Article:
The Fourth Circuit put employers on notice in a recent ruling that emphasizes the importance of training supervisors to identify and properly handle gender-based rumors that can lead to hostile work environment claims. In Parker v. Reema Consulting Services, the Fourth Circuit permitted a plaintiff to continue pursuing her hostile work environment claim where her supervisor participated in spreading a false rumor that she obtained a promotion only because she slept with a manager.

According to the complaint, after receiving a promotion, the plaintiff learned of an unfounded rumor circulating around the office that she had a sexual relationship with a high-ranking manager in order to obtain the promotion. The rumor was fabricated by a colleague who was passed over for the promotion in favor of her. The manager of the facility participated in spreading the rumor and the plaintiff experienced open hostility from her colleagues and direct reports. In one example, she was physically locked out of a meeting where her coworkers discussed this rumor. When she confronted her supervisor about the rumor, he told her she brought the situation on herself and that he could no longer recommend her advancement within the company because of it. She then filed a sexual harassment complaint against the supervisor with HR but was fired shortly after for alleged poor management ability and insubordination.

After termination, she sued the company in Maryland federal court, alleging hostile work environment and retaliation based on gender in violation of federal employment laws. The lower court granted the company’s motion to dismiss the lawsuit, reasoning that the rumor underpinning her claims was based on her conduct and not her gender. The lower court cited to the fact that the colleague started the rumor because he was upset he did not receive the promotion, not because of her gender.

The Fourth Circuit reversed the lower court, taking a broader view of gender-motivated discrimination. The appellate court viewed the rumor as implying that the plaintiff used her womanhood rather than her merit to seduce a man into promoting her. In other words, the court interpreted the rumor to mean that she used her sex to achieve success, which the court saw as within the bounds of gender discrimination. The court emphasized the double standards and negative stereotypes women face regarding advance in the workplace, all of which cause superiors to treat women differently. Because the conduct alleged in the rumor was gender-based conduct, the court found error in the lower court’s distinction without a difference between gender and conduct based actions.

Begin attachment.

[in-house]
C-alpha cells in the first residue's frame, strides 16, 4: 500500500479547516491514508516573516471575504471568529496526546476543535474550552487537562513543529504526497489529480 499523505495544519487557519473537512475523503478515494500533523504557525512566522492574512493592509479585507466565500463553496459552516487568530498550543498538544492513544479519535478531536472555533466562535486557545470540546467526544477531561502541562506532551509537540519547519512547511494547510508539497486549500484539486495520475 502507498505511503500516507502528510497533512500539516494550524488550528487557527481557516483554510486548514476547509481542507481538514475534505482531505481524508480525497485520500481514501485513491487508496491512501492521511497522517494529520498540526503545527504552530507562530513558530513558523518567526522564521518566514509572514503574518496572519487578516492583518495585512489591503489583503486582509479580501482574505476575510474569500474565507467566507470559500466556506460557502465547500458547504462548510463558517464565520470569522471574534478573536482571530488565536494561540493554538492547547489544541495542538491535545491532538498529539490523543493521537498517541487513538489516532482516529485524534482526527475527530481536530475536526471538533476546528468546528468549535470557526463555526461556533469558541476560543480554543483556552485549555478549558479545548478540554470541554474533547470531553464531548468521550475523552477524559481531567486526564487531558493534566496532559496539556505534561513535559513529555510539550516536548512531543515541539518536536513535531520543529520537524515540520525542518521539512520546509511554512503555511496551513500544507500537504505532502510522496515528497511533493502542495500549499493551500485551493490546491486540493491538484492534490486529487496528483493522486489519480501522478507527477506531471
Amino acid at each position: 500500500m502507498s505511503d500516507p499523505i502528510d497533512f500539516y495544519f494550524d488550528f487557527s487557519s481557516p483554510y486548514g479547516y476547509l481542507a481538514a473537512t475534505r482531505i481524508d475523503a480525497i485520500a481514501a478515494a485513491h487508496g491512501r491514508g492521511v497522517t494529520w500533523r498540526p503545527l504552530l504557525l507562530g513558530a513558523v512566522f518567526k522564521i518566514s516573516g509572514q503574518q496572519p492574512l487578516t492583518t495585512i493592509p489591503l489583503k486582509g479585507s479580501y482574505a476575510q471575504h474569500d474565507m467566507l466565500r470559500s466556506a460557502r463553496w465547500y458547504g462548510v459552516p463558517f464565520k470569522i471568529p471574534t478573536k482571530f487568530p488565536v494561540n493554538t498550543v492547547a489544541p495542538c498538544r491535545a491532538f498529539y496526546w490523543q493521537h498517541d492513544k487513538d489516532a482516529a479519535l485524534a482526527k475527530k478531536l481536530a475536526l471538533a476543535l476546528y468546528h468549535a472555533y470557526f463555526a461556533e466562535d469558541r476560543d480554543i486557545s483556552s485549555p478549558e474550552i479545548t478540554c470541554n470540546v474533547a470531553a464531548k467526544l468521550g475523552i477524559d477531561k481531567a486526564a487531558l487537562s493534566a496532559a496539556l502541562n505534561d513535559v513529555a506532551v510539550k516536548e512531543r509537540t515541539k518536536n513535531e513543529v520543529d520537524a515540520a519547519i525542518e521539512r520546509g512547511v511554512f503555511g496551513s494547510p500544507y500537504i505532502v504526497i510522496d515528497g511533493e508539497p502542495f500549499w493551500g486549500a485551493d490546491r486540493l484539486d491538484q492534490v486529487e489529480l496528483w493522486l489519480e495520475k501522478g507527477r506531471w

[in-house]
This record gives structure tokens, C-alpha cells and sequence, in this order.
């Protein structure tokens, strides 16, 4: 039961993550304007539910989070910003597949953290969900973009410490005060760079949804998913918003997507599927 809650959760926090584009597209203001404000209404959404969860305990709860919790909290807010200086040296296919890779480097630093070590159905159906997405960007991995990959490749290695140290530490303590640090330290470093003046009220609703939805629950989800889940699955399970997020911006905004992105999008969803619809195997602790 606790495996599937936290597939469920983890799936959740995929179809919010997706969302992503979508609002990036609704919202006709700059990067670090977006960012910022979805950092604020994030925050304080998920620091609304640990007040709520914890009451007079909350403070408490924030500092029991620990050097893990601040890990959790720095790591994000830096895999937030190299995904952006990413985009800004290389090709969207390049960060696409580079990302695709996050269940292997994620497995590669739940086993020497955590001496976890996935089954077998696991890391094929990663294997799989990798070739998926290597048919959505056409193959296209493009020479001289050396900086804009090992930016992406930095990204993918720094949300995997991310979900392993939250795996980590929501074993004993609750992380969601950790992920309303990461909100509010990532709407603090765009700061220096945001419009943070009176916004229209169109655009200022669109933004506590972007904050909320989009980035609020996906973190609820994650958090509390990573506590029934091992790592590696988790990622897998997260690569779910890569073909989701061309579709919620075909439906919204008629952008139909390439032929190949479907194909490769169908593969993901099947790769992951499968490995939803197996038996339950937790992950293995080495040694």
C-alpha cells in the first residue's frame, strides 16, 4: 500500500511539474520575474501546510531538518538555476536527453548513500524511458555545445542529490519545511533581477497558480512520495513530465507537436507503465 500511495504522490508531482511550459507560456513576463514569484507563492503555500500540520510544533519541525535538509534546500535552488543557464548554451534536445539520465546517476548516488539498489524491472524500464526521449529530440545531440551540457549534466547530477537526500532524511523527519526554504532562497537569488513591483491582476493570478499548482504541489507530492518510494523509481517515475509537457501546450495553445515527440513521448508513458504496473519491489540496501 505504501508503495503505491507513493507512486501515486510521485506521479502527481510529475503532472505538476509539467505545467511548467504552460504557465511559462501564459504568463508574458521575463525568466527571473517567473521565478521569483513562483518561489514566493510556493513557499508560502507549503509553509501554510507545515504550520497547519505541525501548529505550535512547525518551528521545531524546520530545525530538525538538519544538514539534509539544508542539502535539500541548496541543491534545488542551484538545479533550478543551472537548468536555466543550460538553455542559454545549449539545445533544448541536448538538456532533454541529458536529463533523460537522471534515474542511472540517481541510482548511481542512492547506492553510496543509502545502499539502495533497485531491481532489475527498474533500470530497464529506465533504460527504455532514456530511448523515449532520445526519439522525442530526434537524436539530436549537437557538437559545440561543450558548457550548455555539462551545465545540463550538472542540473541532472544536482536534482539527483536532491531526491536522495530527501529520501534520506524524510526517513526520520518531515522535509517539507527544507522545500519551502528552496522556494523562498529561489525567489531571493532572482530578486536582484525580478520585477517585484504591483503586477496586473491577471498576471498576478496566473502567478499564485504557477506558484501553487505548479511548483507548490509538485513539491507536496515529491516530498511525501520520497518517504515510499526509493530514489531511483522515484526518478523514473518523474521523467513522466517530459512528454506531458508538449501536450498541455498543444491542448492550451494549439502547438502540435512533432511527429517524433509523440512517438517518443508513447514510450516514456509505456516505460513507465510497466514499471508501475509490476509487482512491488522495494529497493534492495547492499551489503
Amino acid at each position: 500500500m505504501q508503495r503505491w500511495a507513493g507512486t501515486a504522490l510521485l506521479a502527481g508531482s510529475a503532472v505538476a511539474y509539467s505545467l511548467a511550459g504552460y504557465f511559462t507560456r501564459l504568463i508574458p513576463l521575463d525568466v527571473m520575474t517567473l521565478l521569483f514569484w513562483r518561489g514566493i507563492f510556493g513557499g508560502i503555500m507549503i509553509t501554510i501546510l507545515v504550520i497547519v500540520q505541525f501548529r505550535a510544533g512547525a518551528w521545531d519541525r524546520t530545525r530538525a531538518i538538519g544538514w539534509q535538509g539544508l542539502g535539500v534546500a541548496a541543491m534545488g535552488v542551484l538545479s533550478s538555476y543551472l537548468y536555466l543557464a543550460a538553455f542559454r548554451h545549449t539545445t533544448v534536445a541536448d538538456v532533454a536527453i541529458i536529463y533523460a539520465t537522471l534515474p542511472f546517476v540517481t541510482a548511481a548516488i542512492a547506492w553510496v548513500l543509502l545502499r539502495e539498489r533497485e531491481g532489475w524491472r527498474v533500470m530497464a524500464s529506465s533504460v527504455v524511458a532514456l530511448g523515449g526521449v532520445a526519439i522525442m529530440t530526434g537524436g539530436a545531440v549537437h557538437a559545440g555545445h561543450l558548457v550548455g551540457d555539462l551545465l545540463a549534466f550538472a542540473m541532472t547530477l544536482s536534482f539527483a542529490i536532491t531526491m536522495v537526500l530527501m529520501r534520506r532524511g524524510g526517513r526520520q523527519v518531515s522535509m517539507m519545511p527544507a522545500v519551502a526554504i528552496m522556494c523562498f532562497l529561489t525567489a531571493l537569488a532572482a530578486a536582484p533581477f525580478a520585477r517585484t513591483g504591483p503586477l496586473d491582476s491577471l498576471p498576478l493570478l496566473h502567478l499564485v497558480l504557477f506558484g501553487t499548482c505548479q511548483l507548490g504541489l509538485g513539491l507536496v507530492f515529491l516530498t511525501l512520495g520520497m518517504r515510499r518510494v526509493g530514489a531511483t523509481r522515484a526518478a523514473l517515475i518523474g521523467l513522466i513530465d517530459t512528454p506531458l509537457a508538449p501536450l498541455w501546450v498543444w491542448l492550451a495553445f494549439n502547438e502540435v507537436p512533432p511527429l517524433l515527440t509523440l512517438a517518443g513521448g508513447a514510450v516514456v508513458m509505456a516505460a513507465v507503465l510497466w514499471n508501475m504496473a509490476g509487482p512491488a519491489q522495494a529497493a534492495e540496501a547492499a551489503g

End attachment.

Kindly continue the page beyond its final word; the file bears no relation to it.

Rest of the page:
For these reasons, it was plausible that the rumor and her treatment was motivated by her gender. The court therefore reversed the lower court’s dismissal and permitted the gender-based claims to proceed to discovery. 

The takeaway for employers here is the importance of training supervisors to be familiar with company policies and procedures for harassment and discrimination in the workplace. The supervisor here who not only accepted the rumor at face value but also continued to spread it is a good example of what not to do. Instead, when presented with rumors that implicate one’s gender (or any protected class), consider the following best practices:

  • Do conduct regular trainings for supervisors and staff on gender harassment and discrimination
  • Do follow applicable policies and refer the matter to HR to investigate
  • Do not comment on or relay gender-based rumors to other employees
  • Do not base employment decisions on unsubstantiated gender-based rumors

The full case name is Parker v. Reema Consulting Servs., Inc., 915 F.3d 297 (4th Cir. 2019) and the case can be found here. Attorneys in Saul Ewing Arnstein & Lehr’s Labor and Employment group can assist employers in reviewing policies and conducting trainings to ensure compliance with federal, state, and local non-discrimination laws.